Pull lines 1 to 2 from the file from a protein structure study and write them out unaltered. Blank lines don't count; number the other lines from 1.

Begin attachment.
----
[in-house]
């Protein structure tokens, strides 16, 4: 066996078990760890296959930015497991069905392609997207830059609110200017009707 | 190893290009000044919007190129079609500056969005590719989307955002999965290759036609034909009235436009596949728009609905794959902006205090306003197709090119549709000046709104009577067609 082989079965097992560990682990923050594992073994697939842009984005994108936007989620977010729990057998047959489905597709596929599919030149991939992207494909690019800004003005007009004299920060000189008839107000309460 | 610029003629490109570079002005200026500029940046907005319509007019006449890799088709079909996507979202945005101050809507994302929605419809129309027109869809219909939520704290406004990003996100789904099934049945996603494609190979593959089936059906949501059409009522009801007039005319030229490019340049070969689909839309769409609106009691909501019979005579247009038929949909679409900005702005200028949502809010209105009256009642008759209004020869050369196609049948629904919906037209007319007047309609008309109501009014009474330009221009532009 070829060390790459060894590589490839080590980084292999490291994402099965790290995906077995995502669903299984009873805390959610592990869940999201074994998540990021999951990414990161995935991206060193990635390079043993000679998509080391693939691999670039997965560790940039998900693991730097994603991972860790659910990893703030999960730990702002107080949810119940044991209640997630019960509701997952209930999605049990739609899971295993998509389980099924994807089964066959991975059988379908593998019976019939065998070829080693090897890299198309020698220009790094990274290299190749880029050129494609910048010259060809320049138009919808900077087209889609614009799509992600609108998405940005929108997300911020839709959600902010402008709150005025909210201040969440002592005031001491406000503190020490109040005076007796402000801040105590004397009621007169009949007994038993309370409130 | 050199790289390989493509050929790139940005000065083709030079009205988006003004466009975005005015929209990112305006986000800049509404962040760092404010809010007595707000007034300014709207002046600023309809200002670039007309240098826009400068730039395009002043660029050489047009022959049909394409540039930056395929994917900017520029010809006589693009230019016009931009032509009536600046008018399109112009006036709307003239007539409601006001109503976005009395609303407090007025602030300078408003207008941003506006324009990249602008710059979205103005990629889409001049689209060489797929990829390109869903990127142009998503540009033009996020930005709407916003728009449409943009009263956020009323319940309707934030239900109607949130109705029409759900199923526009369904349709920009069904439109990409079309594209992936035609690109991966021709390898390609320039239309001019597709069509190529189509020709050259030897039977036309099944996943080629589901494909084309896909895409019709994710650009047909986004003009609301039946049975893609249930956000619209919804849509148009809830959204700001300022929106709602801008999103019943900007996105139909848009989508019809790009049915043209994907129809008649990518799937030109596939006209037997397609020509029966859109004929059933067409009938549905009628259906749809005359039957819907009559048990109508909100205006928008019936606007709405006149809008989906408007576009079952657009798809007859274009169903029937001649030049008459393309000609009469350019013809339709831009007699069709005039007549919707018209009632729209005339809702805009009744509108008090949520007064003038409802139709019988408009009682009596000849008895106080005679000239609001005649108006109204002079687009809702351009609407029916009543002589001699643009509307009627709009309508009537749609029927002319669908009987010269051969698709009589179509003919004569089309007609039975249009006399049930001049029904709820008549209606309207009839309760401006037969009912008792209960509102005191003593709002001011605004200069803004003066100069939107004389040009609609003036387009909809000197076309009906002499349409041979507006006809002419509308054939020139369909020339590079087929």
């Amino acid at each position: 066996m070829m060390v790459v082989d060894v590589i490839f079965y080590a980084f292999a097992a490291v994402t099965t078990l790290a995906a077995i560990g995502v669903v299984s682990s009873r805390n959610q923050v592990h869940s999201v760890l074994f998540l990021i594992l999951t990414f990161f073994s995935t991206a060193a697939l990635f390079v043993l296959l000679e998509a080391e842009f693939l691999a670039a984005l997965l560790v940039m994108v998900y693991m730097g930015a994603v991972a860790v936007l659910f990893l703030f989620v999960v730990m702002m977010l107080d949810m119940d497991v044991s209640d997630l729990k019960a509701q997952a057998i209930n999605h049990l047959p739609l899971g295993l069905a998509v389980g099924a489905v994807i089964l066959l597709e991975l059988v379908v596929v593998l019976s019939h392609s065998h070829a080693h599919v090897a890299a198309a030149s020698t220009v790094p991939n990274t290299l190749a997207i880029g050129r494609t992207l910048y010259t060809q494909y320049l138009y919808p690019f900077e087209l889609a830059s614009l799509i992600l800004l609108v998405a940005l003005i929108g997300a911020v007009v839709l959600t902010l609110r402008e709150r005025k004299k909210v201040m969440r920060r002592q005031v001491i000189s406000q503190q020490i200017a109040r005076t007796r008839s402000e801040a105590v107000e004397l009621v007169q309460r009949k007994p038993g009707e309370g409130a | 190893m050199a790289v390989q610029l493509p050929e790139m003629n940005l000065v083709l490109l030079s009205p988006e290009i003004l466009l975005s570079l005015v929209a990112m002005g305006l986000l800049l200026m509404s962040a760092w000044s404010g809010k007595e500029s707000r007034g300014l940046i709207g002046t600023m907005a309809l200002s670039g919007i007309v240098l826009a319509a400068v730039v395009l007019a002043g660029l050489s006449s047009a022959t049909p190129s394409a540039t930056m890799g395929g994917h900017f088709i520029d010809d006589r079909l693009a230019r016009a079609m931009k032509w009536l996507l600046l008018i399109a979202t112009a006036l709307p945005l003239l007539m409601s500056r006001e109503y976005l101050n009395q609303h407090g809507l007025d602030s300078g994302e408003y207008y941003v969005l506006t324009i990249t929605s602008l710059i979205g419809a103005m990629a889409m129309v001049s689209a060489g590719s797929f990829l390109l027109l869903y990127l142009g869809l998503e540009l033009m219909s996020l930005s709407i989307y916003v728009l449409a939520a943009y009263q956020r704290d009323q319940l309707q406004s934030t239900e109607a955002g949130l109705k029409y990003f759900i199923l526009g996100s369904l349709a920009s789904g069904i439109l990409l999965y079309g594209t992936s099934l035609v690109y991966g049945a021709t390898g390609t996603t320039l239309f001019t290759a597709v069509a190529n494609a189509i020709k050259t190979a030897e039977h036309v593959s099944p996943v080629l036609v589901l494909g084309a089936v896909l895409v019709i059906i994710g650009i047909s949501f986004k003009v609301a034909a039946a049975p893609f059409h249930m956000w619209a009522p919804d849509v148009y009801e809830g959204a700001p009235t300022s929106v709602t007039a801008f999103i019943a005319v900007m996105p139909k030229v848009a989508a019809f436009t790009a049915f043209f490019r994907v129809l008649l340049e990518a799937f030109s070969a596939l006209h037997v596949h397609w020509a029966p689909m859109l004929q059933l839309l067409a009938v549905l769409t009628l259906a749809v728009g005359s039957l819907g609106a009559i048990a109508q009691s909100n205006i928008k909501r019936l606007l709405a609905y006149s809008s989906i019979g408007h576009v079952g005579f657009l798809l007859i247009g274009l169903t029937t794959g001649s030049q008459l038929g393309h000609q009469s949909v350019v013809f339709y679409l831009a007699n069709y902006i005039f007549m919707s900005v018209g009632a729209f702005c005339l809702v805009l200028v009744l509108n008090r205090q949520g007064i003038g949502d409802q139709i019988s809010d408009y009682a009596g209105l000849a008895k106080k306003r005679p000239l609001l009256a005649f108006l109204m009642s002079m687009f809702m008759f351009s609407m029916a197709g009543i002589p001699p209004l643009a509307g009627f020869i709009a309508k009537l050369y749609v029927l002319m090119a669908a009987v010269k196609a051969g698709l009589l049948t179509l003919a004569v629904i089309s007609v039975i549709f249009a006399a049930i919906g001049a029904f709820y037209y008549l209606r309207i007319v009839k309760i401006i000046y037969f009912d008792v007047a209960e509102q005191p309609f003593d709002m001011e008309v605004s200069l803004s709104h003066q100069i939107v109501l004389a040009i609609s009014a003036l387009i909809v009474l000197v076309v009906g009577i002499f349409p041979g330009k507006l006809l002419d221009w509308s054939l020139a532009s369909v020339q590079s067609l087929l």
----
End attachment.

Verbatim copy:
[in-house]
């Protein structure tokens, strides 16, 4: 066996078990760890296959930015497991069905392609997207830059609110200017009707 | 190893290009000044919007190129079609500056969005590719989307955002999965290759036609034909009235436009596949728009609905794959902006205090306003197709090119549709000046709104009577067609 082989079965097992560990682990923050594992073994697939842009984005994108936007989620977010729990057998047959489905597709596929599919030149991939992207494909690019800004003005007009004299920060000189008839107000309460 | 610029003629490109570079002005200026500029940046907005319509007019006449890799088709079909996507979202945005101050809507994302929605419809129309027109869809219909939520704290406004990003996100789904099934049945996603494609190979593959089936059906949501059409009522009801007039005319030229490019340049070969689909839309769409609106009691909501019979005579247009038929949909679409900005702005200028949502809010209105009256009642008759209004020869050369196609049948629904919906037209007319007047309609008309109501009014009474330009221009532009 070829060390790459060894590589490839080590980084292999490291994402099965790290995906077995995502669903299984009873805390959610592990869940999201074994998540990021999951990414990161995935991206060193990635390079043993000679998509080391693939691999670039997965560790940039998900693991730097994603991972860790659910990893703030999960730990702002107080949810119940044991209640997630019960509701997952209930999605049990739609899971295993998509389980099924994807089964066959991975059988379908593998019976019939065998070829080693090897890299198309020698220009790094990274290299190749880029050129494609910048010259060809320049138009919808900077087209889609614009799509992600609108998405940005929108997300911020839709959600902010402008709150005025909210201040969440002592005031001491406000503190020490109040005076007796402000801040105590004397009621007169009949007994038993309370409130 | 050199790289390989493509050929790139940005000065083709030079009205988006003004466009975005005015929209990112305006986000800049509404962040760092404010809010007595707000007034300014709207002046600023309809200002670039007309240098826009400068730039395009002043660029050489047009022959049909394409540039930056395929994917900017520029010809006589693009230019016009931009032509009536600046008018399109112009006036709307003239007539409601006001109503976005009395609303407090007025602030300078408003207008941003506006324009990249602008710059979205103005990629889409001049689209060489797929990829390109869903990127142009998503540009033009996020930005709407916003728009449409943009009263956020009323319940309707934030239900109607949130109705029409759900199923526009369904349709920009069904439109990409079309594209992936035609690109991966021709390898390609320039239309001019597709069509190529189509020709050259030897039977036309099944996943080629589901494909084309896909895409019709994710650009047909986004003009609301039946049975893609249930956000619209919804849509148009809830959204700001300022929106709602801008999103019943900007996105139909848009989508019809790009049915043209994907129809008649990518799937030109596939006209037997397609020509029966859109004929059933067409009938549905009628259906749809005359039957819907009559048990109508909100205006928008019936606007709405006149809008989906408007576009079952657009798809007859274009169903029937001649030049008459393309000609009469350019013809339709831009007699069709005039007549919707018209009632729209005339809702805009009744509108008090949520007064003038409802139709019988408009009682009596000849008895106080005679000239609001005649108006109204002079687009809702351009609407029916009543002589001699643009509307009627709009309508009537749609029927002319669908009987010269051969698709009589179509003919004569089309007609039975249009006399049930001049029904709820008549209606309207009839309760401006037969009912008792209960509102005191003593709002001011605004200069803004003066100069939107004389040009609609003036387009909809000197076309009906002499349409041979507006006809002419509308054939020139369909020339590079087929």